This is actually a much better plan, enabling me to avoid painting myself into awkward positions and to finish the mid-section standing in the companionway.
        GANNET’s rub rails need to be touched up.  I may pump up the dinghy and do that in the water.
        Her topsides also need to be repainted.  That won’t happen until this voyage is completed.  I had planned to wax and polish the hull when on a mooring.  GANNET is presently side tied to a wall.  I may do one side from the dinghy and then turn her to do the other.

        Carol and I have both wondered how we endured the summer heat in Marathon.  
        THE HAWKE OF TUONELA did have better ventilation than GANNET.  We were at anchor, away from obstructions and swinging with whatever breeze.  And we got off the boat during the hottest parts of the day, eating lunch ashore or grilling steaks or fish at the shaded facilities at the nearby beach.
        I have now figured out how to beat the heat on GANNET.
        Solution One:  I am typing this at the Marathon Branch of the Monroe County Library, located a half mile from the boat yard.  Air-conditioned.  Quiet.  Free wi-fi.  Ice cold drinking fountain.  Bike rack in the shade.  Truly a great public service.
        Solution Two:  go sailing for a few days.  I hope to, but need to wait until the canvas man takes my current mainsail cover for measurements and returns it.  This is supposed to happen next week.
        Solution Three:  go home.  Air-conditioned.  Better food.  Carol.  Ice cold Botanist.  I will in two or three weeks.

Wednesday, August 16, 2017

Marathon: Carol: a love story

        You are looking at the scene of one of the great passions ever known.  I did not say the greatest.  I am sure there have been equals.  I hope that you yourself have known such passion.  But I am confident that there have been none greater.
        Twenty-three years ago today, Carol and I left THE HAWKE OF TUONELA, who was anchored—this was before the mooring field existed—here in Boot Key Harbor, rowed ashore, and drove down to Key West where we were married.  I believe we have lived rather happily ever since.
        We had known one another for only two months,
meeting when I flew to Boston to take her and the man then in her life, a German born physician, and his Peterson 44 across the Atlantic.
        I don’t like to sail boats I have not myself prepared and have done only three boat deliveries.  One from San Diego to San Francisco.  One San Diego to Cabo San Lucas.  And the one with Carol.  
        I did the first two because I needed the money.  I made the one with Carol to meet Carol.  There was then no woman in my life, and I agreed to make the delivery because I thought I might meet someone along the way.
        I flew into Boston on a Monday.  The three of us lived on the boat from the beginning.  Carol and Henry in the aft cabin.  I in the forepeak.
        Two evenings later, on Wednesday there was a bon voyage party on the boat, after which Carol’s best friend said to her, “Henry is a good match maker.”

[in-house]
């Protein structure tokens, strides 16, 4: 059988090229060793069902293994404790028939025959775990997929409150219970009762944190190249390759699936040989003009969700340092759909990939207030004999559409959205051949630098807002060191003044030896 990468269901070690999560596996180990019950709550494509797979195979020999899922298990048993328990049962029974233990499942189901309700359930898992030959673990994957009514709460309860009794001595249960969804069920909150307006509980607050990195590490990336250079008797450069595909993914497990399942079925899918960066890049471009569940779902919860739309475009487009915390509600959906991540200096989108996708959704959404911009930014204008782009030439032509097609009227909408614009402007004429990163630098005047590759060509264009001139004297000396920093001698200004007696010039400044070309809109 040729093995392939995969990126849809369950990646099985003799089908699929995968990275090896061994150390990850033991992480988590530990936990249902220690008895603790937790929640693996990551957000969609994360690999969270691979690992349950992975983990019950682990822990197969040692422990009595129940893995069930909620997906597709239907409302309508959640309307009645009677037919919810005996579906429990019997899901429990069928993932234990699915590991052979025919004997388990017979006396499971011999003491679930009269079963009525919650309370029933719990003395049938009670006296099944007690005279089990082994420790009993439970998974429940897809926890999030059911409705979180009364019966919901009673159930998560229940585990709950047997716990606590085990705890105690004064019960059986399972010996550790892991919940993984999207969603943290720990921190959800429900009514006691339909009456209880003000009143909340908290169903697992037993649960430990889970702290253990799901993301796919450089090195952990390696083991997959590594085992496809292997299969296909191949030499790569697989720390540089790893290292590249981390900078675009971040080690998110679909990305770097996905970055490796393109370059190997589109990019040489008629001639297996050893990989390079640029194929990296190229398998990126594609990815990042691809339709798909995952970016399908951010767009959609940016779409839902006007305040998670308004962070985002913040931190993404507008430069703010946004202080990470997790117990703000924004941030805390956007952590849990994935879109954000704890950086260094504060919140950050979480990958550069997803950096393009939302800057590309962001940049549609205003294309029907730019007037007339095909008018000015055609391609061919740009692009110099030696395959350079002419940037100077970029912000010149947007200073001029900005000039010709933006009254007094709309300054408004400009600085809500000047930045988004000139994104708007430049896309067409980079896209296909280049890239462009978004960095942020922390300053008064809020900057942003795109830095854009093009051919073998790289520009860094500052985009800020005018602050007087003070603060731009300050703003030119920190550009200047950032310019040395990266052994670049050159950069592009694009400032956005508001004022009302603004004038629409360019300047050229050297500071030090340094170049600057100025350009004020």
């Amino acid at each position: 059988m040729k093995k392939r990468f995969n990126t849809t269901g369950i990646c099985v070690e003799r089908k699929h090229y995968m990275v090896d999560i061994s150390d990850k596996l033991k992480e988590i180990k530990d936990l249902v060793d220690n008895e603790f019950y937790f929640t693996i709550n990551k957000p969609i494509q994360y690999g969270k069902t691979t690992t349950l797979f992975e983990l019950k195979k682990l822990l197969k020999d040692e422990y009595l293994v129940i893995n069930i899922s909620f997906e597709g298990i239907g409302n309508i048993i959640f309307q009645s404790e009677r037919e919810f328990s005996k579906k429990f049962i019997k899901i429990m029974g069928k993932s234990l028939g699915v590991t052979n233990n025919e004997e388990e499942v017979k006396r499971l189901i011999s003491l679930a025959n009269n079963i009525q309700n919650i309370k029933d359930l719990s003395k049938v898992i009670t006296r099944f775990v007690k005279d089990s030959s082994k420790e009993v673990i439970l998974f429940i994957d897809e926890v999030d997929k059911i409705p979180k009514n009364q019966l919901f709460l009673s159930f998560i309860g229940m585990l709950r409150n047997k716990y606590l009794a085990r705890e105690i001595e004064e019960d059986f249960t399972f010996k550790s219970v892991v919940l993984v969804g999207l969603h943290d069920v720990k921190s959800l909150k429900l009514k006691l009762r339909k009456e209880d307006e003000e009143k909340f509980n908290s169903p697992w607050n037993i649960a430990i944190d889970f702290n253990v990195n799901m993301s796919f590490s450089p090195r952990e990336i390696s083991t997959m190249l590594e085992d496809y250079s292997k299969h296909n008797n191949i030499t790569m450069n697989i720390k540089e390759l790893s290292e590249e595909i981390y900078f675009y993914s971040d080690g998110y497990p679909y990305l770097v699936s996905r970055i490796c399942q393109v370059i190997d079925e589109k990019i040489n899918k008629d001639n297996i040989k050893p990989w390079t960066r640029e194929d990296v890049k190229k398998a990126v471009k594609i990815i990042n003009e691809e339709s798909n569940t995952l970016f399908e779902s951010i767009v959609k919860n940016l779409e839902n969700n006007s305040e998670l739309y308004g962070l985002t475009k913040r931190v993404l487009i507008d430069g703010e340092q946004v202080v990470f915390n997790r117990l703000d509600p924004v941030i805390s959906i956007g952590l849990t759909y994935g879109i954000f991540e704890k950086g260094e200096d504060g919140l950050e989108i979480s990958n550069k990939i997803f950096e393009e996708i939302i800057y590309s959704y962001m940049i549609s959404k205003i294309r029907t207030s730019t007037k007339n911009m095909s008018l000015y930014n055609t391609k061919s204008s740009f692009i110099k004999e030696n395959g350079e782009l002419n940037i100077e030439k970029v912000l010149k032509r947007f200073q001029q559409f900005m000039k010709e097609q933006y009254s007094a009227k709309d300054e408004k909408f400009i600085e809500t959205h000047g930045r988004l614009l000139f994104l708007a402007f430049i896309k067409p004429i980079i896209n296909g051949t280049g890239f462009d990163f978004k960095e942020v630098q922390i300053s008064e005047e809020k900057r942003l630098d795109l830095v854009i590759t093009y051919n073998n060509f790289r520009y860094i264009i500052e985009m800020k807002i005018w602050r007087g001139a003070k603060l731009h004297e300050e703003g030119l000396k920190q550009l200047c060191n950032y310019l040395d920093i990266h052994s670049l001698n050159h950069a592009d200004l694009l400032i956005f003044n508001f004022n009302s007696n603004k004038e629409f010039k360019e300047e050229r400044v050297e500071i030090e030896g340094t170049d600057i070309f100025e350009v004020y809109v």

The three of us set off.  There was a problem with the self-steering vane, which I fixed.  We stood watches and during mine one night an NBA play-off game I was listening to on radio headphones was interrupted by the police chase of O.J. Simpson down an LA freeway.  By the time we reached the Azores, alliances had changed.  I flew back.  Carol continued on to Portugal, from where she flew back.
        It was a great risk for Carol to marry a much-divorced man.  I am so glad she made that leap into the unknown.
        We will share a video call this evening and a drink at distance.
        To love and passion.

Tuesday, August 15, 2017

Marathon: too damn many rules

        GANNET moved this morning, but not to a mooring.  She is tied along side the narrow channel leading to the travel lift at Marathon Boat Yard, where she will in a few weeks be lifted from the water and stored ashore while I return to Evanston for the rest of the year.
        She is at a right angle to her position at the Marathon Marina and there is more clear space around her, particularly to the east.  She is definitely getting more breeze.  Still at 2:00 p.m. it is 100ºF/37.7C in the Great Cabin.
        When I returned yesterday from the Marathon City mooring office the cabin which had been closed was 112.6ºF/47.7C.
        All went well at the mooring office until the petty bureaucrat asked about GANNET’s holding tank.  I told him that GANNET has no plumbing, no through hull fittings, and a PortaPotti.  He said that does not meet their regulations, which require a permanently fixed mounted head and holding tank.  
        As those of you who have viewed photos of GANNET’s interior, the only place such a device could be installed is on the floor of the Great Cabin, either directly under the companionway or where I am presently sitting at Central.  It would also require cutting holes in the deck and hull to vent and pump the holding tank.
        That I have sailed GANNET most of the way around the world as she is without encountering this problem, that in port I use shore facilities, which I do, counted for nothing.
        I am not going to repeat our entire discussion, which ended when I said, “That is a stupid regulation.  When you accept a job that requires you to enforce stupidity, you define yourself.”  And turned and left.